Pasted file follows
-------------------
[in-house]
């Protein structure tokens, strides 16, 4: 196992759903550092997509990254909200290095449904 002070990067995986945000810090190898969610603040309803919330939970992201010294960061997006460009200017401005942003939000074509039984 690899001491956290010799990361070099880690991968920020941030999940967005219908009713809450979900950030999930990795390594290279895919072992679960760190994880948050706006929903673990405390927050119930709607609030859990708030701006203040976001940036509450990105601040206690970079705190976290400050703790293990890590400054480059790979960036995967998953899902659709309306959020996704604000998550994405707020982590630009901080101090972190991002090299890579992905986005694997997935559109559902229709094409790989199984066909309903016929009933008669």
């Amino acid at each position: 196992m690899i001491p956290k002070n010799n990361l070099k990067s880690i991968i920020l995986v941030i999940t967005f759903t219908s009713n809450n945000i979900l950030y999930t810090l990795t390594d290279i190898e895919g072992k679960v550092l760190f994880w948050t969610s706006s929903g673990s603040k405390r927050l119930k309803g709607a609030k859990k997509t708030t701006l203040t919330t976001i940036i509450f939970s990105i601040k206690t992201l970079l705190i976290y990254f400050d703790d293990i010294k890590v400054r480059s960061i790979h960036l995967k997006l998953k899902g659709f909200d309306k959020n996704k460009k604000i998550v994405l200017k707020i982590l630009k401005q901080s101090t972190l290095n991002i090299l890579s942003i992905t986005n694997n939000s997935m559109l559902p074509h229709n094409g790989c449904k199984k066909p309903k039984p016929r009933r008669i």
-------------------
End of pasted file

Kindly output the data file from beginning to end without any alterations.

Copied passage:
[in-house]
């Protein structure tokens, strides 16, 4: 196992759903550092997509990254909200290095449904 002070990067995986945000810090190898969610603040309803919330939970992201010294960061997006460009200017401005942003939000074509039984 690899001491956290010799990361070099880690991968920020941030999940967005219908009713809450979900950030999930990795390594290279895919072992679960760190994880948050706006929903673990405390927050119930709607609030859990708030701006203040976001940036509450990105601040206690970079705190976290400050703790293990890590400054480059790979960036995967998953899902659709309306959020996704604000998550994405707020982590630009901080101090972190991002090299890579992905986005694997997935559109559902229709094409790989199984066909309903016929009933008669």
């Amino acid at each position: 196992m690899i001491p956290k002070n010799n990361l070099k990067s880690i991968i920020l995986v941030i999940t967005f759903t219908s009713n809450n945000i979900l950030y999930t810090l990795t390594d290279i190898e895919g072992k679960v550092l760190f994880w948050t969610s706006s929903g673990s603040k405390r927050l119930k309803g709607a609030k859990k997509t708030t701006l203040t919330t976001i940036i509450f939970s990105i601040k206690t992201l970079l705190i976290y990254f400050d703790d293990i010294k890590v400054r480059s960061i790979h960036l995967k997006l998953k899902g659709f909200d309306k959020n996704k460009k604000i998550v994405l200017k707020i982590l630009k401005q901080s101090t972190l290095n991002i090299l890579s942003i992905t986005n694997n939000s997935m559109l559902p074509h229709n094409g790989c449904k199984k066909p309903k039984p016929r009933r008669i």